In October 2021, DeFi application Mirror Protocol succumbed to a $90 million exploit on the old Terra blockchain — and it went completely unnoticed until last week.
Mirror protocol allowed users to take long or short positions on tech stocks using synthetic assets. It was built on Terra, which collapsed earlier this month after its main stablecoin lost its peg to the US dollar, dragging its sister token Luna down with it. (The blockchain has now been revived as Terra 2.0, while the original chain lives on as Terra Classic).
The exploit was discovered accidentally by a Terra community member known as “FatMan.” He has been one of the most vocal antagonists in the recent launch of the new Terra blockchain.
Security firm BlockSec corroborated the community member’s findings by analyzing the specific exploit transaction. BlockSec confirmed an exploit did indeed take place.
How did the exploit happen?
Whenever someone wanted to bet against a stock on Mirror, they had to lock collateral — including UST, LUNA Classic (LUNC), and mAssets — for a minimum of 14 days.
After the trade concluded, users could unlock the collateral to release the funds back to the wallet. All of this was done with the help of smart contract-generated ID numbers.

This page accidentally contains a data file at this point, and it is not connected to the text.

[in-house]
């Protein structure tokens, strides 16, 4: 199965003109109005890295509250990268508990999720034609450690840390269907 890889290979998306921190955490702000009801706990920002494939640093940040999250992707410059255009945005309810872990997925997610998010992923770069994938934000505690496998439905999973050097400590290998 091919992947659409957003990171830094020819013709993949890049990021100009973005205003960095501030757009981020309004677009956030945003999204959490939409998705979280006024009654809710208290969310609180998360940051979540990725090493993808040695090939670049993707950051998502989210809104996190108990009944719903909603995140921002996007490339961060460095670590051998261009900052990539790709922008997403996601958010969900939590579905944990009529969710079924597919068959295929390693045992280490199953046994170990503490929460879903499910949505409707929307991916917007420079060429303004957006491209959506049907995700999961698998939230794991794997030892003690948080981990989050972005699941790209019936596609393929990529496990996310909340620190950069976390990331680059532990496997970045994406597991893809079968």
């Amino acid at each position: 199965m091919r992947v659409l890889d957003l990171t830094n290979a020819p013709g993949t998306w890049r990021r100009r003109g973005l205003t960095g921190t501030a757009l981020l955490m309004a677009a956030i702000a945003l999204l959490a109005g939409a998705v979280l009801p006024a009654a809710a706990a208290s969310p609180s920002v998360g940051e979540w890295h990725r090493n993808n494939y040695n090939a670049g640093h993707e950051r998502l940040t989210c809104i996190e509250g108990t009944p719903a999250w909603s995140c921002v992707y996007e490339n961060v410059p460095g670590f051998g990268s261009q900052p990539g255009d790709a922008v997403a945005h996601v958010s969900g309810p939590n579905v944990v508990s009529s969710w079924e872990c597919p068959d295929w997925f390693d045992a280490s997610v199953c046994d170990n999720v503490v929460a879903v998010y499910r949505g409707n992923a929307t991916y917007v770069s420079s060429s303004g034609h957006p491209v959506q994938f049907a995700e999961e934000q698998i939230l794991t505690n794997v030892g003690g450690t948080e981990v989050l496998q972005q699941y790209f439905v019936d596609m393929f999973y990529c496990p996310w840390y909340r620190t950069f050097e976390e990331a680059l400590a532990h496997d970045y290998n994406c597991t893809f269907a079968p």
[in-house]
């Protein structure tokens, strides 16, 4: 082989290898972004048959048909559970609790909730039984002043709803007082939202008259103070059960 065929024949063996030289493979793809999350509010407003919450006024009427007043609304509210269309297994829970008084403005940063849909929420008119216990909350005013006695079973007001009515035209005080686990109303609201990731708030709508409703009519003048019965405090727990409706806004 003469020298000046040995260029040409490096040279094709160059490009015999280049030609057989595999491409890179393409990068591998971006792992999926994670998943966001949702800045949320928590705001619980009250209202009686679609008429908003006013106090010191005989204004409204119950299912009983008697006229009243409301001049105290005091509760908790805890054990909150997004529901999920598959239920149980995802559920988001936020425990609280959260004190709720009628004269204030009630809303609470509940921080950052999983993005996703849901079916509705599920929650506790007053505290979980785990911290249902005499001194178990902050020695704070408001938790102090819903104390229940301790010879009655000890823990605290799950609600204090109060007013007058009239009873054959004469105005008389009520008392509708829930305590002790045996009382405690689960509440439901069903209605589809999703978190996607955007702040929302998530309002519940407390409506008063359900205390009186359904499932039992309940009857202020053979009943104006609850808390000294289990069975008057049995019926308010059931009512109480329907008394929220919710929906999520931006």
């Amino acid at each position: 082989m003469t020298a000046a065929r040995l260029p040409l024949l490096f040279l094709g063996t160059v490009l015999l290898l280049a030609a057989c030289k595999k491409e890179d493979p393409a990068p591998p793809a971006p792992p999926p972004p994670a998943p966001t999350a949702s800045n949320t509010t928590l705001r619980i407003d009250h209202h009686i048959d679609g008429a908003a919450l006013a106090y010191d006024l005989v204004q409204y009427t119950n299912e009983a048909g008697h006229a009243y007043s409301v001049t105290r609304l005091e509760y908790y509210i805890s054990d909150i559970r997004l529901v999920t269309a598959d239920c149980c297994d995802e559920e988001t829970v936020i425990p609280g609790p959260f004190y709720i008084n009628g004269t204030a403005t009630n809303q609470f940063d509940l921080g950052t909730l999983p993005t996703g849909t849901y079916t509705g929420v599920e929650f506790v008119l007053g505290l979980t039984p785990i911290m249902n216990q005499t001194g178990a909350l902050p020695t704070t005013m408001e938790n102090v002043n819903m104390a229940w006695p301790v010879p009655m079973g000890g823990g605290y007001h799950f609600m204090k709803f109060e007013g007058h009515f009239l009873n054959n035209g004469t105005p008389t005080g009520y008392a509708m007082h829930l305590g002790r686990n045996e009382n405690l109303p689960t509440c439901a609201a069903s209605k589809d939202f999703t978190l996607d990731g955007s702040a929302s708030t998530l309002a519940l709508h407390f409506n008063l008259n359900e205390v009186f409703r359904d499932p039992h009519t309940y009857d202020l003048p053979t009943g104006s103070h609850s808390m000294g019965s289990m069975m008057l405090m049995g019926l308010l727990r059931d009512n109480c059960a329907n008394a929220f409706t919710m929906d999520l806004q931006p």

However, due to buggy code, the Mirror’s lock contract allegedly failed to check when someone used the same ID more than once to withdraw funds.
In October 2021, one unknown entity noticed that they could use a list of duplicate IDs to repeatedly unlock hundreds of times more collateral than they had. This basically meant the perpetrator could withdraw funds without any authorization.
This entity drained about $90 million in total, according to blockchain records.
Going unnoticed for seven months
The Mirror exploit may be one of the rare events where, despite the presence of on-chain data, a major hack remained undisclosed for a long time. Usually, projects are quick to report security events for the sake of transparency.
BlockSec said the exploit likely went unnoticed because fewer people were scanning for issues on Terra compared to Ethereum and Ethereum-compatible chains.
In addition, there was no interface on the Mirror website that made it possible to check the total amount of collateral in the protocol. This made it much harder to notice the vulnerability without sifting through a large amount of blockchain data.
Earlier this month, Mirror developers quietly fixed the vulnerability, at around the same time as the UST stablecoin began to collapse. A week later after the patch, community members began wondering if there could have been an exploit, according to a governance discussion. It’s unclear if Mirror’s developers knew about the exploit.
This isn’t, however, the first time a hack has gone under the radar for a short time. When hackers stole $600 million from the Ronin sidechain in March 2022, a week went by before anyone realized it had happened. It was only when users found they were unable to withdraw their funds did anyone realize there was a shortfall.
Mirror Protocol, which is the subject of an SEC enquiry, has not yet made an official comment on the matter. The team at Mirror or Terraform Labs haven’t yet responded to a request for comment.
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